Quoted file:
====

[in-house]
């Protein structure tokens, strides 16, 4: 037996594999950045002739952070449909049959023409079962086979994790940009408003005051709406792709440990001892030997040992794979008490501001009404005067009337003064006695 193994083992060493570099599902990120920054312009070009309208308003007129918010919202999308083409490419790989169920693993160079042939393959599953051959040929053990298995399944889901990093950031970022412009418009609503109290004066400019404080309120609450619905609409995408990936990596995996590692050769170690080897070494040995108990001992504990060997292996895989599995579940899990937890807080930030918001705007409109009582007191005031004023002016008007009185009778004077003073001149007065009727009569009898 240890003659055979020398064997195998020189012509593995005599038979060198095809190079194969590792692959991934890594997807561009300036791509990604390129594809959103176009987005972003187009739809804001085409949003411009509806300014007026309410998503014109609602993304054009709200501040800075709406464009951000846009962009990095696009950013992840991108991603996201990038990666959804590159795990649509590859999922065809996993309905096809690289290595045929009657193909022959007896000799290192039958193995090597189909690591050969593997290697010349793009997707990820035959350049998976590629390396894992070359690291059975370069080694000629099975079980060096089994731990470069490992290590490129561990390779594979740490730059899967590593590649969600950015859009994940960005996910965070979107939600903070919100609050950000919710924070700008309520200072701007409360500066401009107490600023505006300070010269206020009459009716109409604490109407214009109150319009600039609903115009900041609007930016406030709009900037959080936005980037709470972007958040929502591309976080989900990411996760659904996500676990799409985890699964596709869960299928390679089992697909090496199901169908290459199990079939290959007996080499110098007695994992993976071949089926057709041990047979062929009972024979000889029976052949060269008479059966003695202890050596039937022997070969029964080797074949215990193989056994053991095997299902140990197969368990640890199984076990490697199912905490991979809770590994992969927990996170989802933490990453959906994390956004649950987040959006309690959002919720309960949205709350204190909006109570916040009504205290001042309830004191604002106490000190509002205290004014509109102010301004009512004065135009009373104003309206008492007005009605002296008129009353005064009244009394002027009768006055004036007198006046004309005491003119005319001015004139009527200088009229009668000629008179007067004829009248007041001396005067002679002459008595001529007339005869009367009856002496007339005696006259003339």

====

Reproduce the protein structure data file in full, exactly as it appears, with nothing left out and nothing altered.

[in-house]
């Protein structure tokens, strides 16, 4: 037996594999950045002739952070449909049959023409079962086979994790940009408003005051709406792709440990001892030997040992794979008490501001009404005067009337003064006695 193994083992060493570099599902990120920054312009070009309208308003007129918010919202999308083409490419790989169920693993160079042939393959599953051959040929053990298995399944889901990093950031970022412009418009609503109290004066400019404080309120609450619905609409995408990936990596995996590692050769170690080897070494040995108990001992504990060997292996895989599995579940899990937890807080930030918001705007409109009582007191005031004023002016008007009185009778004077003073001149007065009727009569009898 240890003659055979020398064997195998020189012509593995005599038979060198095809190079194969590792692959991934890594997807561009300036791509990604390129594809959103176009987005972003187009739809804001085409949003411009509806300014007026309410998503014109609602993304054009709200501040800075709406464009951000846009962009990095696009950013992840991108991603996201990038990666959804590159795990649509590859999922065809996993309905096809690289290595045929009657193909022959007896000799290192039958193995090597189909690591050969593997290697010349793009997707990820035959350049998976590629390396894992070359690291059975370069080694000629099975079980060096089994731990470069490992290590490129561990390779594979740490730059899967590593590649969600950015859009994940960005996910965070979107939600903070919100609050950000919710924070700008309520200072701007409360500066401009107490600023505006300070010269206020009459009716109409604490109407214009109150319009600039609903115009900041609007930016406030709009900037959080936005980037709470972007958040929502591309976080989900990411996760659904996500676990799409985890699964596709869960299928390679089992697909090496199901169908290459199990079939290959007996080499110098007695994992993976071949089926057709041990047979062929009972024979000889029976052949060269008479059966003695202890050596039937022997070969029964080797074949215990193989056994053991095997299902140990197969368990640890199984076990490697199912905490991979809770590994992969927990996170989802933490990453959906994390956004649950987040959006309690959002919720309960949205709350204190909006109570916040009504205290001042309830004191604002106490000190509002205290004014509109102010301004009512004065135009009373104003309206008492007005009605002296008129009353005064009244009394002027009768006055004036007198006046004309005491003119005319001015004139009527200088009229009668000629008179007067004829009248007041001396005067002679002459008595001529007339005869009367009856002496007339005696006259003339």